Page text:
When I cooked this recipe this time I used a combination of smoked sausage and hog jowl because I had some jowl left over from making the turnip greens. If you do this just cut back on the amount of sausage you use to allow for it.

Slice the sausage down its length and then cut into ½ inch half coins. If you are also using hog jowl cut it up into small chunks. Boil all the meat in the water for a few minutes as you dice the celery and onion.

Add the celery, onion, beans, garlic, and salt and pepper to the water and cook at a low simmer for 4-5 hours or until the beans are done and the water has reduced. Check it every once in a while to give it a light stir and to make sure all the water hasn’t cooked away.

Serve over rice.

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Turnip Greens, Southern Style

Sorry ya’ll.

(I thought a statement containing “ya’ll” would be an appropriate way to open this entry considering the title.)

Sorry it’s been a while since the last installment. It just got back from a VERY stressful weekend with family which I won’t go into except to restate the “VERY” part.

It also fits that this post is about turnip greens, a staple of true southern cooking, when I just spent the weekend with my true southern family. (Lets revisit that “VERY” part, shall we.)

I love turnip greens. I never understood why people didn’t like them. I like mine cooked with hog jowl (I’ll explain later) and cut up turnips. Mmmmmmm.

You will need:

A bad of pre-washed and cut turnip greens
A hunk of hog jowl (You can use bacon if you want)
A couple of medium turnips
Salt and pepper

Lets do some prep work first.

Peal and cut the turnips into chunks.

Dice the hog jowl. I didn’t use the entire piece of jowl, I use about half of it. You can, of course, use less if you want to. If you are using bacon (wuss) I would say to use 1 lb of bacon. Again, you can use less if you want.

Heat a pot over medium and add the jowl (or bacon) to the pot and cook until most of the fat is rendered. See that oil in there? That’s all from the jowl, you don’t add any oil to the pot when you cook the jowl. That’s ALL flavor is what that is.

Then add about 3 cups of water, the turnip greens, and the turnips. Cover the pot and let it cook for about 5 minutes.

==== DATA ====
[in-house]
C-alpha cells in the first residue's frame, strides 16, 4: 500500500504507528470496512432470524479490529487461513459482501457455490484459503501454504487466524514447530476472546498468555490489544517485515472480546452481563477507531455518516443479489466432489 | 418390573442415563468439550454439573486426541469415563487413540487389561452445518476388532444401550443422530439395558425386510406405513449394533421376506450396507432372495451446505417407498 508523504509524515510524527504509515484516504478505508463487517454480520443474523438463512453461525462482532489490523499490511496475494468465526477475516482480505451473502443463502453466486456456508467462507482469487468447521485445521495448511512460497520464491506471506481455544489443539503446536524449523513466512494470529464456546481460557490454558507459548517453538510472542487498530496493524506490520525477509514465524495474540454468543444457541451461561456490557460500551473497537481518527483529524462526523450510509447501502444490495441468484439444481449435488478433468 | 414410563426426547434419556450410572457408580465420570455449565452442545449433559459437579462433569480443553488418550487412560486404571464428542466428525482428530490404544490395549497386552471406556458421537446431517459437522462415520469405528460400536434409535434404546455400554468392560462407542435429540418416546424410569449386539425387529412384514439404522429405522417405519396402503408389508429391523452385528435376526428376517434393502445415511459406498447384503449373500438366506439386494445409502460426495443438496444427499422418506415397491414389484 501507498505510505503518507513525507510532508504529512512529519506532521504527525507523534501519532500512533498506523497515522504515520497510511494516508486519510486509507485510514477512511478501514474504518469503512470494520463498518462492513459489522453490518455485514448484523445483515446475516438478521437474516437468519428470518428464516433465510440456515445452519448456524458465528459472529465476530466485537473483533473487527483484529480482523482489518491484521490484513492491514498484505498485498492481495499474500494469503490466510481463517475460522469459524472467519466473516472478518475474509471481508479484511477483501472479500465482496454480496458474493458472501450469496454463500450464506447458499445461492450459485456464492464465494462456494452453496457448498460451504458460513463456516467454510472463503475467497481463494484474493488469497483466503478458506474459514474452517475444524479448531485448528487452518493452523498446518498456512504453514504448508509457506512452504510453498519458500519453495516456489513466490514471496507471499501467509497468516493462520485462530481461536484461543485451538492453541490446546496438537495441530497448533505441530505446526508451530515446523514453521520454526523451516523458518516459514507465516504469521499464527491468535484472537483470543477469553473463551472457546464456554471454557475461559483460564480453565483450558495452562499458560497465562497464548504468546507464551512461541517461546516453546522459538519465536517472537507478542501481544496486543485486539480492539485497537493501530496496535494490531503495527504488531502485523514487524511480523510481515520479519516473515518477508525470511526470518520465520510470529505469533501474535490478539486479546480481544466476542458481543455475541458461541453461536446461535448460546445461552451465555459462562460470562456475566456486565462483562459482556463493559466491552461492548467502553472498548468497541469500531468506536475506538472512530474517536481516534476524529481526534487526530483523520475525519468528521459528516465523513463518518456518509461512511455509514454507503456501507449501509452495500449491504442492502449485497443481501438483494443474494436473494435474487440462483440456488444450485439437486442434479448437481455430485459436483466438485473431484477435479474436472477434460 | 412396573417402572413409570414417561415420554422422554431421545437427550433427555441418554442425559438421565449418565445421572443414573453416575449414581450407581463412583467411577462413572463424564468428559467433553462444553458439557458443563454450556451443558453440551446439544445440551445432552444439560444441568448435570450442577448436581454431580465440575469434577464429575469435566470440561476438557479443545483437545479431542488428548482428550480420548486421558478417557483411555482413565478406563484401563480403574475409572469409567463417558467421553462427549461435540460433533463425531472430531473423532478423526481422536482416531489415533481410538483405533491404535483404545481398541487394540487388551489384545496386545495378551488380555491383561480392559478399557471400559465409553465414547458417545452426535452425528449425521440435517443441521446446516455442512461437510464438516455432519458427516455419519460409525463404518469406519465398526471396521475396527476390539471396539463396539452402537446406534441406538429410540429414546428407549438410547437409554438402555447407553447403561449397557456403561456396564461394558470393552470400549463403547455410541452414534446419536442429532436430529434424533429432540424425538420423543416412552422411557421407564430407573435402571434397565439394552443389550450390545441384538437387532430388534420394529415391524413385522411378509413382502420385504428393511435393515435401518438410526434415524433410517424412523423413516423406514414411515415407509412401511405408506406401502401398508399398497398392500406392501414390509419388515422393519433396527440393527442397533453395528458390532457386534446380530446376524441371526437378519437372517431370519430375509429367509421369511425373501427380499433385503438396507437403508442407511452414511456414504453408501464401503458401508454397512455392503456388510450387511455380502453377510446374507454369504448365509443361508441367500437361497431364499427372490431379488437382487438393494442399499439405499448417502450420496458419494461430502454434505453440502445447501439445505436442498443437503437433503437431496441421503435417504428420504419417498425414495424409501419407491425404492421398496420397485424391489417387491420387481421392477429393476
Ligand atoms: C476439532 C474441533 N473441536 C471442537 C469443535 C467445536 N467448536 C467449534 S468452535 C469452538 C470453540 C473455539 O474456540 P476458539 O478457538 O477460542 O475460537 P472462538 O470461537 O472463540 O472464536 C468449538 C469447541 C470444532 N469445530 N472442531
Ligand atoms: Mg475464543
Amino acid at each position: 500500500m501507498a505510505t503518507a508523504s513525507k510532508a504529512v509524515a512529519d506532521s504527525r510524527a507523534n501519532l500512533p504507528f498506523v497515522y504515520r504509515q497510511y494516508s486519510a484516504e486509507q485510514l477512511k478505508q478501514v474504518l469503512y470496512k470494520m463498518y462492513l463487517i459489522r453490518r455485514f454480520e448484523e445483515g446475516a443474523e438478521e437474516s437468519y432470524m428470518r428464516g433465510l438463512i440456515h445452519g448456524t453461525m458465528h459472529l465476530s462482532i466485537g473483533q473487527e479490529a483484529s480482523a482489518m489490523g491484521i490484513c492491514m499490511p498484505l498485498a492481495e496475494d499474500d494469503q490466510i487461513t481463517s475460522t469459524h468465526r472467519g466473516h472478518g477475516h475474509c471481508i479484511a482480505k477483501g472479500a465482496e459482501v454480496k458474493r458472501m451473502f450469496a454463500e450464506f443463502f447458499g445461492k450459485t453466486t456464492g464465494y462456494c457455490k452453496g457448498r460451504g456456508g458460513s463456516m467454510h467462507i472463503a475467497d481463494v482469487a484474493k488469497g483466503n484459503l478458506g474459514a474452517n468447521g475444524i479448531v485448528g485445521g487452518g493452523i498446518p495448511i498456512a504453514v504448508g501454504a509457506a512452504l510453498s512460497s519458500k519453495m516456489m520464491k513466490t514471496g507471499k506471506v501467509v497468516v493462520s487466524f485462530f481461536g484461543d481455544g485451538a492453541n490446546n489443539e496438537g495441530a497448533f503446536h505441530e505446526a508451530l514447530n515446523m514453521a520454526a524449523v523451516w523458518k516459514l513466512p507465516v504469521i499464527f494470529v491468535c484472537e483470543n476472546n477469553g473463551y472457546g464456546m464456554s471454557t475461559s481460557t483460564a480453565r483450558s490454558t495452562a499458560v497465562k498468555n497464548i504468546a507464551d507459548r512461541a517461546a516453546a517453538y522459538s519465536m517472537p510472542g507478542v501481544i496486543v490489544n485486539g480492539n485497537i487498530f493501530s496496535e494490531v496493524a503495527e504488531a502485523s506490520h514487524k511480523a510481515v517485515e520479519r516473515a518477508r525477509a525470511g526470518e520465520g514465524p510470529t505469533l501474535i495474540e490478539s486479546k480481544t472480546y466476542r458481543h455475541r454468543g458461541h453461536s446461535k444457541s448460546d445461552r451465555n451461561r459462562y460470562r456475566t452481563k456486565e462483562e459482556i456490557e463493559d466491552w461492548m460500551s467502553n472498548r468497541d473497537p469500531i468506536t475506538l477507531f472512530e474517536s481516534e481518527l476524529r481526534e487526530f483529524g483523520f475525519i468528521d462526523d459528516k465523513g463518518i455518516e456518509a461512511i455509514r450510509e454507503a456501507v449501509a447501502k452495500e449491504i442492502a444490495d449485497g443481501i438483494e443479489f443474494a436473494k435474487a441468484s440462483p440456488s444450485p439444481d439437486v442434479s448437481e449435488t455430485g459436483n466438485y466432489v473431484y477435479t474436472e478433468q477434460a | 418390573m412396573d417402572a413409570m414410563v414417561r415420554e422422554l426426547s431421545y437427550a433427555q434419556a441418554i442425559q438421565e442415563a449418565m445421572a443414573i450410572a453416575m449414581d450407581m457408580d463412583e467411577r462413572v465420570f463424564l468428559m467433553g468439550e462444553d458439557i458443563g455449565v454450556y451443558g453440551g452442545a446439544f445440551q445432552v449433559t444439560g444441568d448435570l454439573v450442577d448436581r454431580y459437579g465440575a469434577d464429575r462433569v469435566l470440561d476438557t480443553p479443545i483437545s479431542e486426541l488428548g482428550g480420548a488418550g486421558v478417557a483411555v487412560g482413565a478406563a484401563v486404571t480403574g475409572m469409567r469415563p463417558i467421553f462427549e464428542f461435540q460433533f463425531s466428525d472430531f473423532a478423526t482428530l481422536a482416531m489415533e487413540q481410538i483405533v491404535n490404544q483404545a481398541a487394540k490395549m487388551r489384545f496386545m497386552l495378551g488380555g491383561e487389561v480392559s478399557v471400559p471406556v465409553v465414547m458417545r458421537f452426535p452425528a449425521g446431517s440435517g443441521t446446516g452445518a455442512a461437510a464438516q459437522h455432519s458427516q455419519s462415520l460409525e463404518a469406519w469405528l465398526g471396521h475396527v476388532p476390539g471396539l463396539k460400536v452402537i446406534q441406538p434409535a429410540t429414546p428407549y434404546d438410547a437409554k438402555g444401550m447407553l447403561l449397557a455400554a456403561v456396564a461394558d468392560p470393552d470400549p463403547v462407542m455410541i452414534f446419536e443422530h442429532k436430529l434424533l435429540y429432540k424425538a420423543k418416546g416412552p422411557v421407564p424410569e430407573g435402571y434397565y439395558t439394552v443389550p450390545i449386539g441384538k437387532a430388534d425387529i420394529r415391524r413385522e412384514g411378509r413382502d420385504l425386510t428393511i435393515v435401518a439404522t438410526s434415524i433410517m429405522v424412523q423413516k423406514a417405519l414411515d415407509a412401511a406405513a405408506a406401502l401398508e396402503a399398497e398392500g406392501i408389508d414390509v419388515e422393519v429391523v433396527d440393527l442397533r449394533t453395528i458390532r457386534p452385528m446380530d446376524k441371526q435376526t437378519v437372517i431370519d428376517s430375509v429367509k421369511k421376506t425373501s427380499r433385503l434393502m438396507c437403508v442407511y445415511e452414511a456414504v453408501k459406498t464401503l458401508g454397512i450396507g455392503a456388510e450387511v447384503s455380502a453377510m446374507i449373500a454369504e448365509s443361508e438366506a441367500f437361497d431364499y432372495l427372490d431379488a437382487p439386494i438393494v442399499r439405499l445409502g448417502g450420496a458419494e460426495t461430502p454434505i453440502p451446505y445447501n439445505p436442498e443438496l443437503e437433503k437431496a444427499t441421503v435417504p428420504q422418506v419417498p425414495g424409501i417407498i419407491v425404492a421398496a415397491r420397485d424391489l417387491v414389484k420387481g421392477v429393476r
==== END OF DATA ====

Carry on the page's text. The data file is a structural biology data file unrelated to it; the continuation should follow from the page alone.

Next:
After 5 minutes come back to it and it should look like this. See how much it’s already reduced. Salt and pepper the greens and then stir and replace the lid.

Continue to cook over medium until the turnips are soft and the greens reach the desired consistency. Check the pot every so often to make sure the water hasn’t cooked away. Burnt greens are an evil thing.

*Opps, I just realized I never did explain what hog jowl is. It’s the smoked/cured cheek area of a pig, just like bacon. That’s pretty much what it is, just a fatty version of bacon. That’s why I like to use it for greens (and baked beans and red beans and rice) because of the amount of fat you can render out it really packs a flavor punch.

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Orange Cinnamon French Toast

Mmmmmmmmm, so good.

You will need: (for one serving)

Butter
Honey
Cinnamon
2 slices bread
1 egg
Slat
Orange juice

(Yeah, it’s not very exact, but it’s good, trust me)

If you are making several servings in the same container just multiply the amounts.

Melt about 1 tbsp butter in the bottom of the dish you will be baking the toast in. Add a good drizzle of honey and a sprinkle of cinnamon. Stir it all together.

In a shallow bowl scramble the egg and add about 1/8 cup of orange juice. If you want a real punch of orange flavor you could probably add a bit of orange extract.

Dredge one piece of bread in the egg mixture and place in the bottom of your baking dish. Add a couple very thin pats of butter on top, drizzle with a bit more honey and sprinkle on a bit of cinnamon. Dredge the second slice of bread in the egg mixture and lay on top of the first piece. Do not add honey, cinnamon, or butter to the top of this one.

Bake in a 400 degree oven for 20 minutes or until brown on top.

Remove from the oven and invert the French toast onto a plate. Add a bit more butter and honey on top and dive in.

It’s not low-cal, it’s not low-carb, your doctor would probably have a heart attack if he knew you were eating this but it is just soooooooo good.